The complexity of interactive activities within the distributed learning environment has been a focus of discussion since the late 1980s. Moore (1989) suggested that learner-content, learner-instructor and learner-learner interaction are integral to success within the learning environment, with Hillman, Willis and Gunawardena (1994) adding learner-interface to the dialogue and Burnham and Walden (1997) including learner-community as another type of interaction. Most recently, Crawford (2000) integrated instructor-content, instructor-interface and instructor-self into the discussion. As such, the following integrated list of interactive activities within the distributed learning environments is appropriate to the discussion, and offers a well-rounded view of the complex interactive activities which occurs within the learning environment:
* learner-content (Moore, 1989)
* learner-interface (Hillman, Willis & Gunawardena, 1994)
* learner-instructor (Moore, 1989)
* learner-learner (Moore, 1989)
* learner-community (Burnham & Walden, 1997)
* instructor-content (Crawford, 2000)
* instructor-interface (Crawford, 2000)
* instructor-self (Crawford, 2000)
From the learner's standpoint, the opportunity to interact with the units of instruction, learner-content and learner-interface is supported through the instructional design of a course. Instructional opportunities to support the learner's conceptual framework of understanding, as well as ease of navigability which lessens the learner's need to focus upon the instructional environment and strengthen the learner's focus upon the content so as to lead the learner through the instructional design of the learning environment. Interacting with other persons within the learning environment, the learner-instructor and learner-learner interactive activities, offers synchronous and asynchronous communications; beyond the realm of unit content, learners can engage with the instructor and learners on numerous levels, beyond the content-focused communications so as to engage on a humanistic level. This engagement supports the sense of community and belonging that is nurtured and developed within the face-to-face learning environment, by many times is not considered essential within a distributed learning environment. Learner-self is an opportunity for the learner to focus upon her/his own learning needs within the distributed learning environment, learner-self interaction provides opportunities towards self-regulation, the freedom to engage within the learning environment in an "anytime-anywhere" fashion, and the opportunity to bring prior knowledge into the units of instruction content so as to engage the learner and further support the conceptual framework of understanding. Lastly, the learner has the opportunity to engage with the community to bring community news, trends and influences into the learning environment. Each level of interaction further enhances the distributed learning environment.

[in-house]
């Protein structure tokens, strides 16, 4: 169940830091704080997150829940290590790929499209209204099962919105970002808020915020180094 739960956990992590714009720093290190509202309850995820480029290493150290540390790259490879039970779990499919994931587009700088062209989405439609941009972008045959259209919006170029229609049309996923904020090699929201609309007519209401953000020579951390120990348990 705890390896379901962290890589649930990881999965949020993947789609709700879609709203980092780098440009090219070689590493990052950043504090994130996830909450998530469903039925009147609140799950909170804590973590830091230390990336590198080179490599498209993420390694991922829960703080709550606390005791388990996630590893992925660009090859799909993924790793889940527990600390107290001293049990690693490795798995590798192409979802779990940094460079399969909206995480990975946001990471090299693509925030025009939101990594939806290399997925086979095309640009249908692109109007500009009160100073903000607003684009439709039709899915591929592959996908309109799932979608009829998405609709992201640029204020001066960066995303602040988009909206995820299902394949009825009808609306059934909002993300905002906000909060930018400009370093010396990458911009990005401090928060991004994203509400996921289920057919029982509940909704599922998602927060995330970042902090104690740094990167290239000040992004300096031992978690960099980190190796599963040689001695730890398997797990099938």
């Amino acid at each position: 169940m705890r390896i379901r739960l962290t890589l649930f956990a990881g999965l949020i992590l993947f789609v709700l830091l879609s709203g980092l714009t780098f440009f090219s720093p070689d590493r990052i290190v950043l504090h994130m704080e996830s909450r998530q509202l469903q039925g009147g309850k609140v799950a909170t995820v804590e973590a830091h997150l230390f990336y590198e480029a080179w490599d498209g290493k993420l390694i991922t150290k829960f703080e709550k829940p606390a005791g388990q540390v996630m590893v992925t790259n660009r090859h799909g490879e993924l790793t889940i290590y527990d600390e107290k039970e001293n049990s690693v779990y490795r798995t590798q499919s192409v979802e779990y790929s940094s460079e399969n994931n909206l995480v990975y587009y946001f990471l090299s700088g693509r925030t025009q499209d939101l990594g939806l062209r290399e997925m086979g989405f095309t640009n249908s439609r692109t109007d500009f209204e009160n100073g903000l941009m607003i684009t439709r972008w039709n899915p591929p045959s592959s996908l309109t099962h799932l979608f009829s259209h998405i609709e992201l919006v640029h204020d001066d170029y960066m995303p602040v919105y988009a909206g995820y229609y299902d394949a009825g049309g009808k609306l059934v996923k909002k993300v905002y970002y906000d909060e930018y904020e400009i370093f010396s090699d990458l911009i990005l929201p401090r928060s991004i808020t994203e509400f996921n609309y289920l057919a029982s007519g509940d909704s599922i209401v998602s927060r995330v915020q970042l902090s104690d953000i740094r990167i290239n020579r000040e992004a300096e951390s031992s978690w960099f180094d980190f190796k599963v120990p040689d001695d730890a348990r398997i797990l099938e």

From the instructor's position, interactions occur within at least four levels. Instructor-community delineates the instructor's opportunity to integrate and address news, trends and influences of community into the units of instruction so as to more fully support the learner's conceptual framework of understanding. Instructor-content and instructor-interface, relates to the instructional design and course navigation structure so as to more fully delineate and enhance the course for the learners. The instructional design of the course must allow for the ease of navigability within the learning environment, as well as allow for ease of customization and personalization within the course structure. Finally, the instructor-self component illustrates the instructor's desire to update the course content within the units of instruction, as well as ensure that the learners can easily engage with the course content so as to support the learners' conceptual frameworking.
Distributed learning environments are enhanced through interactive activities that motivate and support learners. The appropriate and successful integration of interactive activities develop a dynamic, enthusiastic learning environment that supports the learner. Interactive activities in the eLearning environment focus on community building in order to prevent isolation.
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Caroline M. Crawford, University of Houston-Clear Lake, TX
Crawford is an Assistant Professor of Instructional Technology. Her teaching-research agenda focuses upon emerging learning environments, advanced technologies, and instructional design.
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|Author:||Crawford, Caroline M.|
|Publication:||Academic Exchange Quarterly|
|Date:||Dec 22, 2003|